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Hong Kong > Articles

Hong Kong

The Best Places To Live In Hong Kong

  Posted Wednesday June 21, 2017 (16:43:38)   (492 Reads)
(c) geralt on Pixabay
(c) geralt on Pixabay

Moving to a new location to live is an exciting prospect, but at the same time, it can also be daunting. One of the most crucial steps associated with moving to a new location is finding a place to live. This can be a tricky thing to pull off, especially for first-time expats, and some places can be more difficult than others. Fortunately for expats in Hong Kong, there are areas across the territory that cater to almost every need and budget.

Hong Kong is an autonomous province on the Pearl River Delta; governed by China, it follows the principle of 'one country, two systems'. All legislative, judicial and executive decisions are taken without the influence of the Chinese government. One of the larger financial centers in the world, Hong Kong has the highest Financial Development Index store. It is also the world's 4th most densely populated sovereign state or territory.

Home to 1,223 skyscrapers, the city's skyline tops the world. With the rising number of corporate and industrial jobs booming in the territory, the region has seen an exponential rise in the number of expats coming to settle in here. With the influx of expats, the cost of living in Hong Kong has increased significantly. Even so, it remains a strong real estate market, owing to the steady increase in jobs.

While there are a number of locations that are ideal for expats in Hong Kong, each of them tends to cater to different lifestyle preferences. For example, expats with young children looking for family homes tend to hone in on the southern part of Hong Kong island. Expats travelling alone, and often young couples, flock to the Mid-Levels area. Apartments or penthouse suites in the Peak are the preferred choice for affluent expats who are looking for luxurious dwellings. The introduction of the MTR rapid transport system has aided travel between different city points and led to a boom in real estate everywhere on the island while also allowing people on tight budgets to live in less expensive locations and commute more easily.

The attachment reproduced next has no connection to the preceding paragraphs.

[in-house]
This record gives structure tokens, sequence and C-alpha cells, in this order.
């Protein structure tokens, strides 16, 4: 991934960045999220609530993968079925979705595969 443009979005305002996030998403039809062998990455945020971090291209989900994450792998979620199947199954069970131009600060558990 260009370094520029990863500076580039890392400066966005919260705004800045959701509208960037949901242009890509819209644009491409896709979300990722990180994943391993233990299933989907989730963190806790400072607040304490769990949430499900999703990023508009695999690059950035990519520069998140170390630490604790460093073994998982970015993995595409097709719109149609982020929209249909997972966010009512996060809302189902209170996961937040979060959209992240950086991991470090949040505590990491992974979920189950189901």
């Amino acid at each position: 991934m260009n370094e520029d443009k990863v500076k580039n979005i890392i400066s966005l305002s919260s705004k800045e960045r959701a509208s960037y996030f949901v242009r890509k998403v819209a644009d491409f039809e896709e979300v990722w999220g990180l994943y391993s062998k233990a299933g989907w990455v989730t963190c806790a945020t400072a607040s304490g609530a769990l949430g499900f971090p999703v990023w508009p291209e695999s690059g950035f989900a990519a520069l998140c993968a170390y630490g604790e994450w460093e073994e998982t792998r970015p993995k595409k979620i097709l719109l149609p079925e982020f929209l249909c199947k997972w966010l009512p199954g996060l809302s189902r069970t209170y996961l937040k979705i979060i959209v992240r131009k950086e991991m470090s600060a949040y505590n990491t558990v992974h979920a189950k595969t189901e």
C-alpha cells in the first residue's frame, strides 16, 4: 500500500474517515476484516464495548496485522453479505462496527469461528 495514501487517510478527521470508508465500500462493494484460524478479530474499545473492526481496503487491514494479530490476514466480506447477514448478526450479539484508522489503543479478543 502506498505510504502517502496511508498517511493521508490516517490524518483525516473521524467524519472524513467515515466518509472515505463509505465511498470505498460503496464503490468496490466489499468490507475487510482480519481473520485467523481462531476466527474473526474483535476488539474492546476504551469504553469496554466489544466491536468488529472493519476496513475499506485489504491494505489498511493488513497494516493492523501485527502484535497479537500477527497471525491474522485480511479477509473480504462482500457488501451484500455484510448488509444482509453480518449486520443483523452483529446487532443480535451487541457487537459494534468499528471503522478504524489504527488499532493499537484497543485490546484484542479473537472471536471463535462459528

Hong Kong provides a diverse range of options to choose from in terms of places to live, and there are many personal factors that can influence your choice of location. Your personal budget is one of the most important factors in choosing a place to stay. Another important factor that affects your choice is of course whether you are solo or a couple, or perhaps a family. If you are a family with children, you also need to consider the schooling options and other extracurricular activities. In addition, if you have pets, you need to make sure they have enough space in and around the house.

Considering all the factors mentioned above, here is a list of seven areas in the Hong Kong province that are favorites within the expat community.



(c) Hermann Luyken on Wikipedia


The true experience of a city lies at its heart. Wan Chai is the heart of Hong Kong - and you can feel it pumping. This central part of Hong Kong is bustling and overflowing with all the facilities and comforts you would want in any global city. Be it shops, hotels, cafes or movie theaters, there's certainly enough to keep you entertained. Wan Chai also boasts an extraordinary food market. An ideal place for stocking up on snacks, it makes living in the central part of the city even more convenient.

Despite being at the core of the city's landscape, a lot of property is still available for lease or sale to expats. From luxurious penthouse suites to serviced apartments, Wan Chai boasts of a plethora of services for you to pick and choose from. Although a lot of space is available, the rates are on the premium side and houses are generally smaller than those on the outskirts, although the latter is true of a lot of places in in Hong Kong. Naturally, it is still a positive, given the location and the amenities that come with it.